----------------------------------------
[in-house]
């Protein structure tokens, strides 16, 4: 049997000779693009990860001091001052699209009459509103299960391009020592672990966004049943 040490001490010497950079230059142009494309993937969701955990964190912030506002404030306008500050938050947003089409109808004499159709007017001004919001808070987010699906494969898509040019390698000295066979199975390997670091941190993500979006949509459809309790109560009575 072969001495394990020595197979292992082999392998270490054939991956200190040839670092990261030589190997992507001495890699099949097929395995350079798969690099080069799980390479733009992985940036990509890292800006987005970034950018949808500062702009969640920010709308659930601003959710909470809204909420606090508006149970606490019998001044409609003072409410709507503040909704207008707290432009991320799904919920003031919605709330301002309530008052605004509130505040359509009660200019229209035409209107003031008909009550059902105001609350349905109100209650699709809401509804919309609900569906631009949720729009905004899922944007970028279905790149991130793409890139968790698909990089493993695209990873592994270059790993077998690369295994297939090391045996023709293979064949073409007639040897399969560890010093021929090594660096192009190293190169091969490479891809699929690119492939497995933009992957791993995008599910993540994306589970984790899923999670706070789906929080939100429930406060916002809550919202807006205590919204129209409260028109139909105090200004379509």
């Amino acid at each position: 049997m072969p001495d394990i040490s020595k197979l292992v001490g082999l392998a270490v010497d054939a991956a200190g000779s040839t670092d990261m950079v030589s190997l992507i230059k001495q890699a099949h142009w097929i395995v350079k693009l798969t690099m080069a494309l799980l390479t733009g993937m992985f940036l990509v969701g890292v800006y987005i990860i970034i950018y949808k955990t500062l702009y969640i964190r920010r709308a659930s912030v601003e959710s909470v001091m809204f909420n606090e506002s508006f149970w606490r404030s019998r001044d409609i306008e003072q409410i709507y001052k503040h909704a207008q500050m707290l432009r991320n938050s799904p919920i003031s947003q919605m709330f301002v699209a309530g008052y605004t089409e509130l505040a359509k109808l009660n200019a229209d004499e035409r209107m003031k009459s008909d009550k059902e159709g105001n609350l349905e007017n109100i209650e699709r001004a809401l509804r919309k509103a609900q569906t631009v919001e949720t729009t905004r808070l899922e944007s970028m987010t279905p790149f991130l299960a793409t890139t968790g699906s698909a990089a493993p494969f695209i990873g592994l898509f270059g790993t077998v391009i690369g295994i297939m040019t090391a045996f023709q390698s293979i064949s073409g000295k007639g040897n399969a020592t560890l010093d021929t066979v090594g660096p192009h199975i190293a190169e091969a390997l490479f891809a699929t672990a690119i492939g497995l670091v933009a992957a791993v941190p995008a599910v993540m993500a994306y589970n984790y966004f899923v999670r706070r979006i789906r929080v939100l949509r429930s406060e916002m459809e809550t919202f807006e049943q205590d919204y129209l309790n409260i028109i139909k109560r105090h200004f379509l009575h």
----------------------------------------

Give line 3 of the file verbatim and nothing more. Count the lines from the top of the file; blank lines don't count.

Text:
């Amino acid at each position: 049997m072969p001495d394990i040490s020595k197979l292992v001490g082999l392998a270490v010497d054939a991956a200190g000779s040839t670092d990261m950079v030589s190997l992507i230059k001495q890699a099949h142009w097929i395995v350079k693009l798969t690099m080069a494309l799980l390479t733009g993937m992985f940036l990509v969701g890292v800006y987005i990860i970034i950018y949808k955990t500062l702009y969640i964190r920010r709308a659930s912030v601003e959710s909470v001091m809204f909420n606090e506002s508006f149970w606490r404030s019998r001044d409609i306008e003072q409410i709507y001052k503040h909704a207008q500050m707290l432009r991320n938050s799904p919920i003031s947003q919605m709330f301002v699209a309530g008052y605004t089409e509130l505040a359509k109808l009660n200019a229209d004499e035409r209107m003031k009459s008909d009550k059902e159709g105001n609350l349905e007017n109100i209650e699709r001004a809401l509804r919309k509103a609900q569906t631009v919001e949720t729009t905004r808070l899922e944007s970028m987010t279905p790149f991130l299960a793409t890139t968790g699906s698909a990089a493993p494969f695209i990873g592994l898509f270059g790993t077998v391009i690369g295994i297939m040019t090391a045996f023709q390698s293979i064949s073409g000295k007639g040897n399969a020592t560890l010093d021929t066979v090594g660096p192009h199975i190293a190169e091969a390997l490479f891809a699929t672990a690119i492939g497995l670091v933009a992957a791993v941190p995008a599910v993540m993500a994306y589970n984790y966004f899923v999670r706070r979006i789906r929080v939100l949509r429930s406060e916002m459809e809550t919202f807006e049943q205590d919204y129209l309790n409260i028109i139909k109560r105090h200004f379509l009575h």